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Things You Thought You Already Knew

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Monday, August 11, 2014

You might think you already know the correct way to sharpen a pencil or swat a fly, but the host of National Geographic’s show “Going Deep” begs to differ. David Rees teaches us how to fold a better paper airplane – among other things – on the air. Plus: digging into how each City Council member spends discretionary money in their districts; a look at why we don't know how much money businesses make on food stamps; and all the (many) ways data can be manipulated. 

Return to Iraq

Bobby Ghosh, managing editor of Quartz, talks about the latest from Iraq and the debate over renewed U.S. military intervention there in support of American personnel in Erbil and the Yazidi refugees.

Comments [45]

Remember Member Items?

The discretionary funds process was overhauled this year by Council Speaker Melissa Mark-Viverito. We dig into the data to see how different council members spent their (your) money with Jeff Mays, DNAinfo political reporter. Nigel Chiwaya, DNAinfo visual journalist, dug into (and visualized) the data set of every discretionary fund to identify patterns and will help listeners do the same in the open data set on our site.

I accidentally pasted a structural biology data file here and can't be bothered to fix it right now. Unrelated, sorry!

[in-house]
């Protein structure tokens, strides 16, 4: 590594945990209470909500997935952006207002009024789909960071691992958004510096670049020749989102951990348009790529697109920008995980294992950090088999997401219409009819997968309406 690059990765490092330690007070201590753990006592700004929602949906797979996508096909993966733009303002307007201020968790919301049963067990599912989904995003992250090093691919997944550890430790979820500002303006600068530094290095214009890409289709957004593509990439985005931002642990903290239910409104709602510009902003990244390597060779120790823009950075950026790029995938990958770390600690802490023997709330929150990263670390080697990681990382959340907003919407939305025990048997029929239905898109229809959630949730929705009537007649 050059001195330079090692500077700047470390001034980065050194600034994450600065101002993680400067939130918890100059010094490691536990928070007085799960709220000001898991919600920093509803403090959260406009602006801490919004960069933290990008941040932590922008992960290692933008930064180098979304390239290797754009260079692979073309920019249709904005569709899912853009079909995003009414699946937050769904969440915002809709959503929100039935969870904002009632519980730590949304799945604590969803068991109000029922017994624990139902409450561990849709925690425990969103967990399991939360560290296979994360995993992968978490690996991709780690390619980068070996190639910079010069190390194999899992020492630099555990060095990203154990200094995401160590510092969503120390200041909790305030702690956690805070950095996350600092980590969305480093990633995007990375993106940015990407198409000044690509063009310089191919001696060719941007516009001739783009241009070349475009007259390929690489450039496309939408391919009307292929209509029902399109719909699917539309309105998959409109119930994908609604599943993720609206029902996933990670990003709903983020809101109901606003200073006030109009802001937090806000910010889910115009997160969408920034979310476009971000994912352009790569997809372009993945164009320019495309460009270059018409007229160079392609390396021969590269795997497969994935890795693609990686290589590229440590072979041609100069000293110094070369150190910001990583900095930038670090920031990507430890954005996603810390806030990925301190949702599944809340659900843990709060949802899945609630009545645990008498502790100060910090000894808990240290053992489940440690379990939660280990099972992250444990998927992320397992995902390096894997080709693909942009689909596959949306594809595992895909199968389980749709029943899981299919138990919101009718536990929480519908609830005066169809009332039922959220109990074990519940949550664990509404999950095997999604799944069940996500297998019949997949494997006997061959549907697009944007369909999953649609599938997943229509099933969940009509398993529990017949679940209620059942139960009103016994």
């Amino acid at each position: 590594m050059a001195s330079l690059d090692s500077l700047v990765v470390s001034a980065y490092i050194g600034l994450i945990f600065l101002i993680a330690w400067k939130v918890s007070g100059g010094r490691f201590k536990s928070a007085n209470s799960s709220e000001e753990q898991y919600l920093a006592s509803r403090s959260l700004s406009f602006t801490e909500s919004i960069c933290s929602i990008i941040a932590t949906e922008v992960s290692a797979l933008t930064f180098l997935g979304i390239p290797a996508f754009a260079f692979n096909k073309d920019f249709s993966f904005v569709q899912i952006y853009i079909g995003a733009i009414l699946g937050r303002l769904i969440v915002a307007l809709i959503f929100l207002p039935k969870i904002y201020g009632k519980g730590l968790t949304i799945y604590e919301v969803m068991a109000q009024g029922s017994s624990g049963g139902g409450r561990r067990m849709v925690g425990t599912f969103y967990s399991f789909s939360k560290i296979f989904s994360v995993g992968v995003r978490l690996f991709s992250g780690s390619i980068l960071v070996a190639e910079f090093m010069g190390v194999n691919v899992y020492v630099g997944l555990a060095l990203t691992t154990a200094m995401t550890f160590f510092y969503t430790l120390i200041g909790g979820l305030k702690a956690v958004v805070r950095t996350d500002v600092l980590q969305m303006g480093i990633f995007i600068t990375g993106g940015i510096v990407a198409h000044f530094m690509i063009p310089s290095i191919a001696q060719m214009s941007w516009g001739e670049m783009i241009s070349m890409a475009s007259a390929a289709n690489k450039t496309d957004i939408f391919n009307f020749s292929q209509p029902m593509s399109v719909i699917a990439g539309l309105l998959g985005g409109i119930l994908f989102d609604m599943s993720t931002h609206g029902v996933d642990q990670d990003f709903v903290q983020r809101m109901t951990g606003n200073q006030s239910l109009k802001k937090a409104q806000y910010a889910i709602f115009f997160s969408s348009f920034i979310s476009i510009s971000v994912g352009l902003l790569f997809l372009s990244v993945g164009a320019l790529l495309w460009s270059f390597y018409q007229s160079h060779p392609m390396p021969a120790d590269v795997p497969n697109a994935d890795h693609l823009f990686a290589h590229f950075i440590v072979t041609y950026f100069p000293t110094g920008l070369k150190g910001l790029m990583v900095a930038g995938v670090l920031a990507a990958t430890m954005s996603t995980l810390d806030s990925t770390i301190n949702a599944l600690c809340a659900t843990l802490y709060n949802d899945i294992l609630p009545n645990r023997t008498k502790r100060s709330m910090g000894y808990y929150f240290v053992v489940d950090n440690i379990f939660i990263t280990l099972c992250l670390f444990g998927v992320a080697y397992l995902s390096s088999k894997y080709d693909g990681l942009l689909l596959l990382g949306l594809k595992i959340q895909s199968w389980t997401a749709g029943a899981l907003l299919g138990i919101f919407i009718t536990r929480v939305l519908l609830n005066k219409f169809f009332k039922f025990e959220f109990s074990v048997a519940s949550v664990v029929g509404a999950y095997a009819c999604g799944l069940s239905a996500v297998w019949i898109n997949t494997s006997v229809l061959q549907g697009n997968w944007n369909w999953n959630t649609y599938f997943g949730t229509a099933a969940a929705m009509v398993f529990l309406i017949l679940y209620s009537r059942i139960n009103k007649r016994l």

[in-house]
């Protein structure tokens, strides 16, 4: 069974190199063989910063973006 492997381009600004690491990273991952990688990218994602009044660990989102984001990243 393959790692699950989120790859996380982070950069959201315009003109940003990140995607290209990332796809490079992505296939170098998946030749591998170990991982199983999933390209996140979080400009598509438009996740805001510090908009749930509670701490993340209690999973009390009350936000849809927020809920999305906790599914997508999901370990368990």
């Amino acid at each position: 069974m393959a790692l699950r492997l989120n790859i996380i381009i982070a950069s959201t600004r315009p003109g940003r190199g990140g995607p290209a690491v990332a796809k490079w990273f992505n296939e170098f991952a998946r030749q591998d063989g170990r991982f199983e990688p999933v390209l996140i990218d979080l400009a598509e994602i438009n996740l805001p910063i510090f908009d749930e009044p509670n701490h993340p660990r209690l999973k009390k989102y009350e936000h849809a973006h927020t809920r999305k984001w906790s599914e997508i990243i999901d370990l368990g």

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What You Don't Know You Don't Know About Food Stamps

There's a lot of data about who uses food stamps, but the information about how some businesses profit off the SNAP program is not available. That could soon change. Krissy Clark, correspondent for the wealth and poverty desk at Marketplace, explains what we might learn (and why we should care) about how companies do business with food stamps.

Comments [13]

Statistics Tricks

Gary Smith, economics professor at Pomona College in Claremont, CA, looks at all the ways data, big and small, can be manipulated and offers a guide to gleaning the truth behind the trickery. He's the author of Standard Deviations: Flawed Assumptions, Tortured Data, and Other Ways to Lie with Statistics.

Comments [15]

David Rees Teaches Brian Lehrer to Make the Perfect Paper Airplane

In his new TV series "Going Deep," one man investigates the science and process behind very basic tasks, like tying a shoelace or ice melting.

Comments [23]

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